Thousands of prosecutions 'will be dropped as police clear backlog'

Thousands of prosecutions for drug offences, theft and criminal damage ‘will be dropped as police try and clear backlog of court cases caused by coronavirus’

  • Police officers are being asked to utilise out of court measures rather than court
  • Sara Glen, of the National Police Chiefs’ Council, said forces should review cases
  • It comes amid a severe court case backlog due to the coronavirus pandemic 
  • Here’s how to help people impacted by Covid-19

Thousands of prosecutions for drug offences, theft and criminal damage are set to be dropped as police try and clear a backlog of court cases caused by coronavirus, it has been reported. 

Instead officers are being asked to utilised out of court measures, such as community service, rather than go through the log jammed court system, as reported by The Times. 

Police forces have reported a drop in crimes across the country, with Britain’s top police officer Cressida Dick previously saying that falls in gun and knife crime under lockdown are “silver linings” to the pandemic. 

But despite jury trials resuming on Monday, the court system faces an uphill battle to clear the backlog in cases which had reached 37,434 at the end of 2019, and has been exacerbated by the pandemic.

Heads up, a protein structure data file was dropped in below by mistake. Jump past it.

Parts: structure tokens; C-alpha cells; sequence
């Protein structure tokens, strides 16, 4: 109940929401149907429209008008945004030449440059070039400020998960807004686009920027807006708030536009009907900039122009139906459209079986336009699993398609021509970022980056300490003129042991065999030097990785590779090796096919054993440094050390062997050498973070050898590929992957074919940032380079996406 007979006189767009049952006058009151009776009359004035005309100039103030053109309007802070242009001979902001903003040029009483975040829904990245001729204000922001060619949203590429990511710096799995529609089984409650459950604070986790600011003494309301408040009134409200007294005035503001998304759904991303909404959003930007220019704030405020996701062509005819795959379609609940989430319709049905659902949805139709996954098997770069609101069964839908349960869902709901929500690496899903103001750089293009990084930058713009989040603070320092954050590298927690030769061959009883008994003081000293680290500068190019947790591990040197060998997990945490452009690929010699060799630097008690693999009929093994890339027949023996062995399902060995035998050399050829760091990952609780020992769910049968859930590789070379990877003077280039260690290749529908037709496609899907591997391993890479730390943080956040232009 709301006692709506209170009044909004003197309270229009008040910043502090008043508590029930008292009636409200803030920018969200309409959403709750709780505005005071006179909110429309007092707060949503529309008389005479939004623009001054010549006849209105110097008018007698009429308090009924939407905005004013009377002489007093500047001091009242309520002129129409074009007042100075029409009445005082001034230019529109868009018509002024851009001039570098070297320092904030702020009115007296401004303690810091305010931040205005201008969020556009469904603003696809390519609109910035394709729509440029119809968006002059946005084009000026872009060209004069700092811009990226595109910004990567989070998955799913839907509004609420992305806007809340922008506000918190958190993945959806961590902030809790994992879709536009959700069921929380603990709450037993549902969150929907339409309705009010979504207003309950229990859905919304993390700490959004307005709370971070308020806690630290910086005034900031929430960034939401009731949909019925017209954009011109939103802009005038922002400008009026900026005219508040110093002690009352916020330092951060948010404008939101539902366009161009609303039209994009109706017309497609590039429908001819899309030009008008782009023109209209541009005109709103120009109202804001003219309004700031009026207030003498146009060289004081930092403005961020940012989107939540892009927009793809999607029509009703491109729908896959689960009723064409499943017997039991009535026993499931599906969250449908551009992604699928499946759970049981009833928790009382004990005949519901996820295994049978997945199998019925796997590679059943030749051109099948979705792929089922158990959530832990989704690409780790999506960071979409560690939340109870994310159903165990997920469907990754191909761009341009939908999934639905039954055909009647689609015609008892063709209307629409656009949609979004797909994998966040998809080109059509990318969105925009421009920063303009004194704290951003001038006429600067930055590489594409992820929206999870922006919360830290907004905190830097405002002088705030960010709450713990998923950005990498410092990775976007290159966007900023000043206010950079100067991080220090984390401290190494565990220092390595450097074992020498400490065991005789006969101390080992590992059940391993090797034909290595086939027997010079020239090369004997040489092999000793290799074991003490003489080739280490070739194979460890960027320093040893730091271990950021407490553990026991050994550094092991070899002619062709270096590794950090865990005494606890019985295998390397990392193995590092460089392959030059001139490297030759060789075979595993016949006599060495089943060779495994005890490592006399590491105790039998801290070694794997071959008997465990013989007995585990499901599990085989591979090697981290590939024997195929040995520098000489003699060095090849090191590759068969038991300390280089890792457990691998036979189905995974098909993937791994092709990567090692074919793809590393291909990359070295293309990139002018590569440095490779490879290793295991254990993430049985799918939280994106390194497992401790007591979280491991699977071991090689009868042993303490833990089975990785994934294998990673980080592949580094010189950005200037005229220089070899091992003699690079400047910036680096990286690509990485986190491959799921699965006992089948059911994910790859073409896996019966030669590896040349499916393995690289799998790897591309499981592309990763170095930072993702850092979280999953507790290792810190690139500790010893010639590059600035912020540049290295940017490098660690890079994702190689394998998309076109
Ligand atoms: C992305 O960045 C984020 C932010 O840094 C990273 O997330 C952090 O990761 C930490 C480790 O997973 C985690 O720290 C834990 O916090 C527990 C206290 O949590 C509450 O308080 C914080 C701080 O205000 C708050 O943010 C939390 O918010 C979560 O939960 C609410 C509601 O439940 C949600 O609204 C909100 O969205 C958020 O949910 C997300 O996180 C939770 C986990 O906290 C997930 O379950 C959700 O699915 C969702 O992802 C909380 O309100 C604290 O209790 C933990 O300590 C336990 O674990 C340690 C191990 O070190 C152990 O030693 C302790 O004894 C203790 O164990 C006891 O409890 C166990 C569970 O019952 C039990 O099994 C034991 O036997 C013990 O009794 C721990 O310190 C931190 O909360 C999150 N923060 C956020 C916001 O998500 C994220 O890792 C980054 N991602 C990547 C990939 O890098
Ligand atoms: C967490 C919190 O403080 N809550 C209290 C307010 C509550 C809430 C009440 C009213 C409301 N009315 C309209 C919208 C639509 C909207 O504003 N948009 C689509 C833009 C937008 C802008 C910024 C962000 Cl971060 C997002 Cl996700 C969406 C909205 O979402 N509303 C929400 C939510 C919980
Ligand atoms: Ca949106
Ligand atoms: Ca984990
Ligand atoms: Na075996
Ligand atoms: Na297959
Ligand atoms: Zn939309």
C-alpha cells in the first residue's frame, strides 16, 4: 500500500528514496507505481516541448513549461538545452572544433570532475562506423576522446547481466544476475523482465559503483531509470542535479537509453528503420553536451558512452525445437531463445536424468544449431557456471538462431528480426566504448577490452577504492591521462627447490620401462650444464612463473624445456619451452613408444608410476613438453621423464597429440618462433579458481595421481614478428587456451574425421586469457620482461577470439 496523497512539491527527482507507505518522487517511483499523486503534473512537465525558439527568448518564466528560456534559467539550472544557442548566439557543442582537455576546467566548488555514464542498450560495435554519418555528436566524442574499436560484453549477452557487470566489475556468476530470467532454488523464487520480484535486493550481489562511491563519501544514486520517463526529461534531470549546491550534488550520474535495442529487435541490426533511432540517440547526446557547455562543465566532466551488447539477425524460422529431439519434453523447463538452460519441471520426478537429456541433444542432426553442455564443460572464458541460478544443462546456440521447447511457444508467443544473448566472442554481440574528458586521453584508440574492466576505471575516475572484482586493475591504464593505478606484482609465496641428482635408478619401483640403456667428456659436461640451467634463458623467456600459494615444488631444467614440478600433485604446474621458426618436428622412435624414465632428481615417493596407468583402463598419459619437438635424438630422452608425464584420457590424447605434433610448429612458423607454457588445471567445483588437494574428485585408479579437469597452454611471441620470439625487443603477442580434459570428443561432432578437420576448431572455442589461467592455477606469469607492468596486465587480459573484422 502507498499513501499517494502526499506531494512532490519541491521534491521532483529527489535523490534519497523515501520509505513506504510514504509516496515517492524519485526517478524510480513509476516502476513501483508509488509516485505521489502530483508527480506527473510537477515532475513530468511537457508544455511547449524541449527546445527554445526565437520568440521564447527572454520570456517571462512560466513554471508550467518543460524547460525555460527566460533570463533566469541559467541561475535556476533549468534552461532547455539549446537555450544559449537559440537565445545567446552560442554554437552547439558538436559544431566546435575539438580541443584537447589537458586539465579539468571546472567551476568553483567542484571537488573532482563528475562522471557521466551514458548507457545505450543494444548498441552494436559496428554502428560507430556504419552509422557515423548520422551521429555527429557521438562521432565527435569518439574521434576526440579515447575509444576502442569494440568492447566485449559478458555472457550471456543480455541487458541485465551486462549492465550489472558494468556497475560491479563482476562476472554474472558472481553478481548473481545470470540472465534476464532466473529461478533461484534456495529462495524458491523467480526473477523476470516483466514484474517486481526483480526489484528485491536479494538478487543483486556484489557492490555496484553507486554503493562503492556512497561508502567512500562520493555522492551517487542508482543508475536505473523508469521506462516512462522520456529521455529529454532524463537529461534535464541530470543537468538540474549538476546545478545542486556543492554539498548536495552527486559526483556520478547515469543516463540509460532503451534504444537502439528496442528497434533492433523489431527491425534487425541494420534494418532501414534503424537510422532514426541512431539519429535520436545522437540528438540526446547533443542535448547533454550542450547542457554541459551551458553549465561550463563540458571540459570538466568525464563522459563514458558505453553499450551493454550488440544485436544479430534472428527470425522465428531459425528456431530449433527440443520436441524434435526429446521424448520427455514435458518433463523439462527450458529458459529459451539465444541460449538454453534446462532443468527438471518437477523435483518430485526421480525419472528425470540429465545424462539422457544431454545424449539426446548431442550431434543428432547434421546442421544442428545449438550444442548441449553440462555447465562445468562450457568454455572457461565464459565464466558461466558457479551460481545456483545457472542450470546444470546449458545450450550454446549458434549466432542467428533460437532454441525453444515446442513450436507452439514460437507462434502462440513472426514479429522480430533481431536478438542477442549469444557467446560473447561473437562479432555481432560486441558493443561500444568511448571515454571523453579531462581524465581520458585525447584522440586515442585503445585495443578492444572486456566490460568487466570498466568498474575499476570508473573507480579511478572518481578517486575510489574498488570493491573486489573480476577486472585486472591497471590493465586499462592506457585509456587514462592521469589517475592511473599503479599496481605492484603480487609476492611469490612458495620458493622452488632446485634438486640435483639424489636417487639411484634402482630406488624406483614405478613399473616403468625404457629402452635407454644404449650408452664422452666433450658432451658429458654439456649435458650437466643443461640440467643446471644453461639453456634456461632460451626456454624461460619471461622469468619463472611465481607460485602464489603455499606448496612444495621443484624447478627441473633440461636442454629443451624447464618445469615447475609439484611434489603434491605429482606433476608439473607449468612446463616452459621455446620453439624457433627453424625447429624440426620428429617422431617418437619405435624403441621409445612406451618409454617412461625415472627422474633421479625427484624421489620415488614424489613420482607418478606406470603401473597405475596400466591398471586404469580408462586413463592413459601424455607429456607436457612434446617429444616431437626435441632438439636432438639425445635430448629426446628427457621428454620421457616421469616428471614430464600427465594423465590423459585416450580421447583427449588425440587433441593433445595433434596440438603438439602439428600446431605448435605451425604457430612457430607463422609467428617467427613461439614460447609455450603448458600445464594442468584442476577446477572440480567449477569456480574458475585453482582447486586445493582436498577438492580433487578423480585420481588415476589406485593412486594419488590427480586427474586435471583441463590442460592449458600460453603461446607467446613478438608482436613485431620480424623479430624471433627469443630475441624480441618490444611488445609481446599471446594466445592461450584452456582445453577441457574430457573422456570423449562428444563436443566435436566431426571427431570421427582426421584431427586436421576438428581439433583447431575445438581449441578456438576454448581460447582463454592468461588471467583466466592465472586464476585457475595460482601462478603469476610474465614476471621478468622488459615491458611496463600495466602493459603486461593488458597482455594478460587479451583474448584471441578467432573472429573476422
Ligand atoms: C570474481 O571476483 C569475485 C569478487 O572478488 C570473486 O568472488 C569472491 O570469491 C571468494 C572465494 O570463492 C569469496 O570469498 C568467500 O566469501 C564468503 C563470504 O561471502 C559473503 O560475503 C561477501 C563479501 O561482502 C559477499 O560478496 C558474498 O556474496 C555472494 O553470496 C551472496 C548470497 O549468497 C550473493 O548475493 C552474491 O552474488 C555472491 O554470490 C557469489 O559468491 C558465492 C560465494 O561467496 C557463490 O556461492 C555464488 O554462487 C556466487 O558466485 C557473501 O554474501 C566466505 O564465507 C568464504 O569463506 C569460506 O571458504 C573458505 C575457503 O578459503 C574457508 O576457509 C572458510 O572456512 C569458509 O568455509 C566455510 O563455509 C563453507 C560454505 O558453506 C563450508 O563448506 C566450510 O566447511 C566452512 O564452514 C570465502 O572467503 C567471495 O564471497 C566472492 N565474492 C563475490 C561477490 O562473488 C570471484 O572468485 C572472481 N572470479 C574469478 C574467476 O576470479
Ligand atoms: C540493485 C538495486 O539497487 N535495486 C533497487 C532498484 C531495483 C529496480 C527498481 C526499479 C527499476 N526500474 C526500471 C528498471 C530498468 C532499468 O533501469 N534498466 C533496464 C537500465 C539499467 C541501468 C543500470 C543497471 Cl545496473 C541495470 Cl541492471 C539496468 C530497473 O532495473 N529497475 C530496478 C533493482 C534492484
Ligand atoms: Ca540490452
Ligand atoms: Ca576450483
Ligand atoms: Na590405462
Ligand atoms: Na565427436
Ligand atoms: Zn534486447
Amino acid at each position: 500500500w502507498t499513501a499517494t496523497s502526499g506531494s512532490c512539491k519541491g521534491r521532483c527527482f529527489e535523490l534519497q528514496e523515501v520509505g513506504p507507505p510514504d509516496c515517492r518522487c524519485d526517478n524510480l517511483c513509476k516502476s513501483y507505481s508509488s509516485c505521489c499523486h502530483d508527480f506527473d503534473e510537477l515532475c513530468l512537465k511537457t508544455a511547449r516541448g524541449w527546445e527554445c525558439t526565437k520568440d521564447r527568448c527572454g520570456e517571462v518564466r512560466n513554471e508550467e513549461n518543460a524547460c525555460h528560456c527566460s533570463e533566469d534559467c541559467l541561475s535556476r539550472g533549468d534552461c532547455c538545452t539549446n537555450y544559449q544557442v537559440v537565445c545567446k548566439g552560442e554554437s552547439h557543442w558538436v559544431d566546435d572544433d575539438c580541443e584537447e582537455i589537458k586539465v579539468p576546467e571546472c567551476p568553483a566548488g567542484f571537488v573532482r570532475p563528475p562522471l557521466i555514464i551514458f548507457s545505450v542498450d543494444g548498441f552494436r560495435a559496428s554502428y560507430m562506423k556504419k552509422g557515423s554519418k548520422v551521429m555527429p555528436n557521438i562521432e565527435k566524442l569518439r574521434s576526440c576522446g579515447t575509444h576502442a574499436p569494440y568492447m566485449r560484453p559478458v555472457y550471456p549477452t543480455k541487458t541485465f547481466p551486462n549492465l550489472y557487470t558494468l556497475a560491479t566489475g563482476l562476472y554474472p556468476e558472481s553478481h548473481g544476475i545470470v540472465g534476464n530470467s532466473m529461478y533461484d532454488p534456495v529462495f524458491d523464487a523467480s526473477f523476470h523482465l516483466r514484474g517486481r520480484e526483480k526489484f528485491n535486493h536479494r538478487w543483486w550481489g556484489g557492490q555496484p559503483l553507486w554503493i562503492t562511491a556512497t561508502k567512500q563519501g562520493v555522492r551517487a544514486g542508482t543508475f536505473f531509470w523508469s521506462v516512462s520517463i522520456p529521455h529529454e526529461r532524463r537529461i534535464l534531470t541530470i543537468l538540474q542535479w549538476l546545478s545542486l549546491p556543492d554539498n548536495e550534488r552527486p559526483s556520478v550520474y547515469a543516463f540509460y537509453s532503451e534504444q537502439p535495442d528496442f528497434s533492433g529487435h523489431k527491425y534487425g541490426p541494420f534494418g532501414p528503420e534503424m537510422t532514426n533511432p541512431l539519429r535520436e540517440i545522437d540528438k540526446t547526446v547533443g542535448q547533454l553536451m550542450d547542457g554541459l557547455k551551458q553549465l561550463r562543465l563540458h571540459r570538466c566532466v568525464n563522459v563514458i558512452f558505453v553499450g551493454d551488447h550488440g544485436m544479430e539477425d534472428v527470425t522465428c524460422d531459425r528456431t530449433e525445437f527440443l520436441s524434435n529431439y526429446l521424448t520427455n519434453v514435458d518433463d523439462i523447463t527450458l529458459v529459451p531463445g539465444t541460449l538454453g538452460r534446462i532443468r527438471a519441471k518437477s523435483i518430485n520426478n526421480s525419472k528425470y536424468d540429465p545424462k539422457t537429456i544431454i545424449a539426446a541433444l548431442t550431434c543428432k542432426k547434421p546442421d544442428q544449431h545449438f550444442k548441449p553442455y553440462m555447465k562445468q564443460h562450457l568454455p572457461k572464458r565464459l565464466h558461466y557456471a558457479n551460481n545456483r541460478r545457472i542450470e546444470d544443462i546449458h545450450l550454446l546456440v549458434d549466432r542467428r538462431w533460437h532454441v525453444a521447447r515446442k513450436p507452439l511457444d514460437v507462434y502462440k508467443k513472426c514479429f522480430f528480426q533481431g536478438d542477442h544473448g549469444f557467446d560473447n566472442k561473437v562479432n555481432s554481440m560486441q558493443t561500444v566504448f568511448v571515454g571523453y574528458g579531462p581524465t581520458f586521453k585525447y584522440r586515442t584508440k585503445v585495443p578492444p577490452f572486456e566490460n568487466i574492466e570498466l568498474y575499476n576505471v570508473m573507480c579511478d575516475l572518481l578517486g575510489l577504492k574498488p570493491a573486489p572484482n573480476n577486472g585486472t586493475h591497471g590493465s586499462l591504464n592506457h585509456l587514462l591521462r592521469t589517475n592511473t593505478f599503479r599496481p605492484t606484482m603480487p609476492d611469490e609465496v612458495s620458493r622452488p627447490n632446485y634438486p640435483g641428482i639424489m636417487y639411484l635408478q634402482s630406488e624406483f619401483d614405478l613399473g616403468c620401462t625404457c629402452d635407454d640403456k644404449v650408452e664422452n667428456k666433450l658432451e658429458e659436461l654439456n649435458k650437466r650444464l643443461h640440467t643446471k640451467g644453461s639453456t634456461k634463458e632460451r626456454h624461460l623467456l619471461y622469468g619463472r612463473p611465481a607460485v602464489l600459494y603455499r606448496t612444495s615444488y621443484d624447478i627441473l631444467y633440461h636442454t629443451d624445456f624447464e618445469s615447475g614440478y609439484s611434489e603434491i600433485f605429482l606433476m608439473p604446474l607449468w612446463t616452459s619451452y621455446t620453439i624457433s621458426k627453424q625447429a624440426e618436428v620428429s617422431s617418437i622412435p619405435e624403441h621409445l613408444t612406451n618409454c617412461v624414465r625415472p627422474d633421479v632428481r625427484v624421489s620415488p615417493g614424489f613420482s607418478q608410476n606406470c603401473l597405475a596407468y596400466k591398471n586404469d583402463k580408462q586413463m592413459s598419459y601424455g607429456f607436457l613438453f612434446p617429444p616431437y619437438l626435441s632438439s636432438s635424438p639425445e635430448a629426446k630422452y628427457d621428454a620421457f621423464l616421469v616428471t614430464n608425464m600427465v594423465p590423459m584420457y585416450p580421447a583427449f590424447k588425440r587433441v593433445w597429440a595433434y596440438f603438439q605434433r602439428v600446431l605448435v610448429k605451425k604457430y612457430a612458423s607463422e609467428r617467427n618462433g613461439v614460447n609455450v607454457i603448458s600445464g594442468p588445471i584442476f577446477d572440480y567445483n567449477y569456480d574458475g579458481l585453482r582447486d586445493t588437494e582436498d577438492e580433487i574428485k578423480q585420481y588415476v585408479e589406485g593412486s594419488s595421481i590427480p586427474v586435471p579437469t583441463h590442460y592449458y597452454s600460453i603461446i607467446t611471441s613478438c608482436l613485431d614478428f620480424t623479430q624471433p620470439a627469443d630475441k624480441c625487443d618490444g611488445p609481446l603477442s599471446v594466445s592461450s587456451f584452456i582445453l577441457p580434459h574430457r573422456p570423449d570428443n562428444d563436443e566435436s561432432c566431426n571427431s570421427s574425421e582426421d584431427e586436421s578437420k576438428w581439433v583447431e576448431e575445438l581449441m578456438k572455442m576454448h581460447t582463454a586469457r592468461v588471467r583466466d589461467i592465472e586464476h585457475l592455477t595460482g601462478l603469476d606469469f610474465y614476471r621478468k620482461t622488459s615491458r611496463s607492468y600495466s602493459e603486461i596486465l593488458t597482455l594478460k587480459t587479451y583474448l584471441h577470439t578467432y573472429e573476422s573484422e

Police patrol the beach as deckchairs make a reappearance in Brighton, at the weekend

Just last week Ian Burnett, the Lord Chief Justice of England and Wales, said the backlog was growing at around 1,000 cases a month. 

Sara Glen, of the National Police Chiefs’ Council, and a deputy chief constable of Hampshire, said that forces should review cases and that some could be handled without people going to court.

In a letter written last week she said: “We all know the criminal justice system was already stretched before lockdown and social distancing measures were put in place. 

‘Whilst it has had an impact on all agencies, the pressure on the ability of HMCTS [HM Courts and Tribunals Service] to ensure courts hear cases is even more profound, and the backlog is going to build. Technology-enabled justice will only assist so far in this regard.”

Police patrol on horses in Hyde Park last week. The government relaxed rules on the lockdown last week

The starting of jury trials will however be a gradual process, and the amount of trials will have to be ramped up significantly over the year if there is any chance of making a dent in the backlog.

Caroline Goodwin QC, chair of the Criminal Bar Association (CBA) told her members the process is ‘in its infancy’ and will be slow and cautious, as reported by The Financial Times. 

Prosecutors have already been told that the most serious cases should be given priority.  

Ms Glen added in the letter that new investment was needed in the criminal justice system to avoid years of delays.  

The NPCC did not provide a comment to The Times.  

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